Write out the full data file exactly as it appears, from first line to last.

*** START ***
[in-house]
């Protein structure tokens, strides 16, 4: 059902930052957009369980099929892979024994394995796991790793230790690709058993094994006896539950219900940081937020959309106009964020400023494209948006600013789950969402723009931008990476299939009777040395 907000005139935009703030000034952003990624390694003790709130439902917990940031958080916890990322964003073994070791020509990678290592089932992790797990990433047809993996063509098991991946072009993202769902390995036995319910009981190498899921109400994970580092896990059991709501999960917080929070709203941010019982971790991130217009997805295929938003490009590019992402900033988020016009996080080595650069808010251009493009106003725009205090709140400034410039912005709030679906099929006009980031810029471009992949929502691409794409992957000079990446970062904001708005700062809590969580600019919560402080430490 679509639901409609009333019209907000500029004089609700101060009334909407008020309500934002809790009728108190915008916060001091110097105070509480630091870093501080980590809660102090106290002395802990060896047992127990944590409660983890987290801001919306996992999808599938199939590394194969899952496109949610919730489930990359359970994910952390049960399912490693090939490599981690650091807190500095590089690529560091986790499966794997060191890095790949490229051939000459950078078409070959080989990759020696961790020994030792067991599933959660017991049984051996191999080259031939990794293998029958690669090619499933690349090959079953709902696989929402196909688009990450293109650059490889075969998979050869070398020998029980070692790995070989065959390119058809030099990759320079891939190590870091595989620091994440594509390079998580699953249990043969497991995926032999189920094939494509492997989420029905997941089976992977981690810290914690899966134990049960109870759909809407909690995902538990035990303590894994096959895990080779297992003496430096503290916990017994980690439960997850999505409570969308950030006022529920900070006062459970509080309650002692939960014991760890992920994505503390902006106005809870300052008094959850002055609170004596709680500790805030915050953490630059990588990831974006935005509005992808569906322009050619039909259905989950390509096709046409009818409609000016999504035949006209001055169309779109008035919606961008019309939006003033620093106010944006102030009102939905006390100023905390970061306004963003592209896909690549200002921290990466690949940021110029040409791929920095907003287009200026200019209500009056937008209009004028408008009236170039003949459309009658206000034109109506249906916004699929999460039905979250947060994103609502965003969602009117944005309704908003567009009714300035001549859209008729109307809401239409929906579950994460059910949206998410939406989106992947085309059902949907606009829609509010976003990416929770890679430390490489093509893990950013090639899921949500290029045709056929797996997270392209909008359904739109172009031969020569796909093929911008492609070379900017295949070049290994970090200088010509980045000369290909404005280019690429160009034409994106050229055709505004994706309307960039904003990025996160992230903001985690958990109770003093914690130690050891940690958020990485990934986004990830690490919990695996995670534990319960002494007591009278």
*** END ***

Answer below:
[in-house]
């Protein structure tokens, strides 16, 4: 059902930052957009369980099929892979024994394995796991790793230790690709058993094994006896539950219900940081937020959309106009964020400023494209948006600013789950969402723009931008990476299939009777040395 907000005139935009703030000034952003990624390694003790709130439902917990940031958080916890990322964003073994070791020509990678290592089932992790797990990433047809993996063509098991991946072009993202769902390995036995319910009981190498899921109400994970580092896990059991709501999960917080929070709203941010019982971790991130217009997805295929938003490009590019992402900033988020016009996080080595650069808010251009493009106003725009205090709140400034410039912005709030679906099929006009980031810029471009992949929502691409794409992957000079990446970062904001708005700062809590969580600019919560402080430490 679509639901409609009333019209907000500029004089609700101060009334909407008020309500934002809790009728108190915008916060001091110097105070509480630091870093501080980590809660102090106290002395802990060896047992127990944590409660983890987290801001919306996992999808599938199939590394194969899952496109949610919730489930990359359970994910952390049960399912490693090939490599981690650091807190500095590089690529560091986790499966794997060191890095790949490229051939000459950078078409070959080989990759020696961790020994030792067991599933959660017991049984051996191999080259031939990794293998029958690669090619499933690349090959079953709902696989929402196909688009990450293109650059490889075969998979050869070398020998029980070692790995070989065959390119058809030099990759320079891939190590870091595989620091994440594509390079998580699953249990043969497991995926032999189920094939494509492997989420029905997941089976992977981690810290914690899966134990049960109870759909809407909690995902538990035990303590894994096959895990080779297992003496430096503290916990017994980690439960997850999505409570969308950030006022529920900070006062459970509080309650002692939960014991760890992920994505503390902006106005809870300052008094959850002055609170004596709680500790805030915050953490630059990588990831974006935005509005992808569906322009050619039909259905989950390509096709046409009818409609000016999504035949006209001055169309779109008035919606961008019309939006003033620093106010944006102030009102939905006390100023905390970061306004963003592209896909690549200002921290990466690949940021110029040409791929920095907003287009200026200019209500009056937008209009004028408008009236170039003949459309009658206000034109109506249906916004699929999460039905979250947060994103609502965003969602009117944005309704908003567009009714300035001549859209008729109307809401239409929906579950994460059910949206998410939406989106992947085309059902949907606009829609509010976003990416929770890679430390490489093509893990950013090639899921949500290029045709056929797996997270392209909008359904739109172009031969020569796909093929911008492609070379900017295949070049290994970090200088010509980045000369290909404005280019690429160009034409994106050229055709505004994706309307960039904003990025996160992230903001985690958990109770003093914690130690050891940690958020990485990934986004990830690490919990695996995670534990319960002494007591009278």